Monday, April 11, 2016

This Is a Letter to My Son, by K.J. Kabza

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(Near Future SF) Kellsey's a transsexual 11-year-old girl. Improved technology makes that easier, but also creates new problems, and she seeks advice from recordings her mother made for her "son" before she died. (5,009 words; Time: 16m)

Rating: ★★★★☆ Recommended

"," by (edited by Niall Harrison), appeared in issue 04/11/16, published on .

Mini-Review (click to view--possible spoilers)

Pro: The improved technology (and easier social situation) makes Kellsey's choice a very different one from what today's trans people face. She can be an (essentially) perfect girl or a perfect boy, and be satisfied with either--except that if she chooses to be a girl, she's likely to die the way her mother did.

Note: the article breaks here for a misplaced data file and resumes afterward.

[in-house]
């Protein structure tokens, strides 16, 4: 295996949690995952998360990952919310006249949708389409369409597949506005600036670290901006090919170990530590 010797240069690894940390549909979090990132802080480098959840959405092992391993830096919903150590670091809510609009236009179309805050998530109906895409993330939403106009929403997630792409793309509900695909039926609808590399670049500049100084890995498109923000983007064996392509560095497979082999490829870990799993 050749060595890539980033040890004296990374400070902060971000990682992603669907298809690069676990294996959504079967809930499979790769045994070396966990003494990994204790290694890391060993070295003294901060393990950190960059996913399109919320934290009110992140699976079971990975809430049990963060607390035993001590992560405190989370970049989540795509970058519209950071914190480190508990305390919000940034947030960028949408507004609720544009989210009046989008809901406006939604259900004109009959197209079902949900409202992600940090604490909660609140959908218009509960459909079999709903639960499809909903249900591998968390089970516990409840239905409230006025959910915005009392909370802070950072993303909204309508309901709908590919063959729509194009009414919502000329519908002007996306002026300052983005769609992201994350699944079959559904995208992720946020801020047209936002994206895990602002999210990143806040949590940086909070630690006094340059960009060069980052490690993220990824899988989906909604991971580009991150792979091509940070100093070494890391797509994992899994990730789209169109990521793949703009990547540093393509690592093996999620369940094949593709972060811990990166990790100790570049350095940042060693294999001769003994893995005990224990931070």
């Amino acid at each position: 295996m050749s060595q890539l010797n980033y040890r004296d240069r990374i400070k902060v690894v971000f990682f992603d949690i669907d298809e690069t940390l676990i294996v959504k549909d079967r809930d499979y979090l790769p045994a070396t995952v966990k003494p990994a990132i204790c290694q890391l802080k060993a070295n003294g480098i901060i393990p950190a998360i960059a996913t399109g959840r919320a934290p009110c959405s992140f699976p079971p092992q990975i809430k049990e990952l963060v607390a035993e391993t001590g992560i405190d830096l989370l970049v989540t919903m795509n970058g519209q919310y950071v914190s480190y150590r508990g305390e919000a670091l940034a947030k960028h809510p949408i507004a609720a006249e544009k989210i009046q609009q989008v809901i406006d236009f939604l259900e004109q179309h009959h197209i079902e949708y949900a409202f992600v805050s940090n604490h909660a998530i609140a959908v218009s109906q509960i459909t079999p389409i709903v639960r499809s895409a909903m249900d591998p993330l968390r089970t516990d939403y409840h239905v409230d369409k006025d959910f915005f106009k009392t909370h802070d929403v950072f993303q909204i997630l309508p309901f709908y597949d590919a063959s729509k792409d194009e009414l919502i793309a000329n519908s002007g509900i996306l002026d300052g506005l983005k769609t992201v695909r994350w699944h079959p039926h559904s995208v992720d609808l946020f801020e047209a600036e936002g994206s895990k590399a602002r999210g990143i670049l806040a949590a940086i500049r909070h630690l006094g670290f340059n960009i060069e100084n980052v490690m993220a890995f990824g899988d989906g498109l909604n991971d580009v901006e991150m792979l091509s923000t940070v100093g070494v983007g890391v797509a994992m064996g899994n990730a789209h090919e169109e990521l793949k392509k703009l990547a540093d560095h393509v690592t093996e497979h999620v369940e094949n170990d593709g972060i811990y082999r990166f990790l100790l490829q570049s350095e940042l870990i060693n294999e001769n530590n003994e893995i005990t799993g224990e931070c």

When she chooses to be Kellsey, she makes the hard choice. The victory here, though, isn't the choice she makes (we'd have supported her either way) but rather that she does make a choice. She doesn't let it happen by default, and no one forces her. She makes her choice, and we sense that she's satisfied with it.

Con: It's hard to believe that an 11-year-old is actually capable of making this kind of choice.

Other Reviews: Search Web, Browse Review Sites (Issue 04/11/16)
K.J. Kabza Info: Interviews, Websites, ISFDB

1 comment (may contain spoilers):

  1. Ooof, this was a tear-jerker. Ultimately I like this conclusion because the idea of the Van Grasse treatment is pretty creepy. And I can't see it being without its own consequences. Mainly, how would an adult Kevin feel about his Kellsey childhood? Also, as the mother surmised, Kevin could still get cancer. And staying Kellsey isn't a 100% guarantee she will, especially being aware of her risk.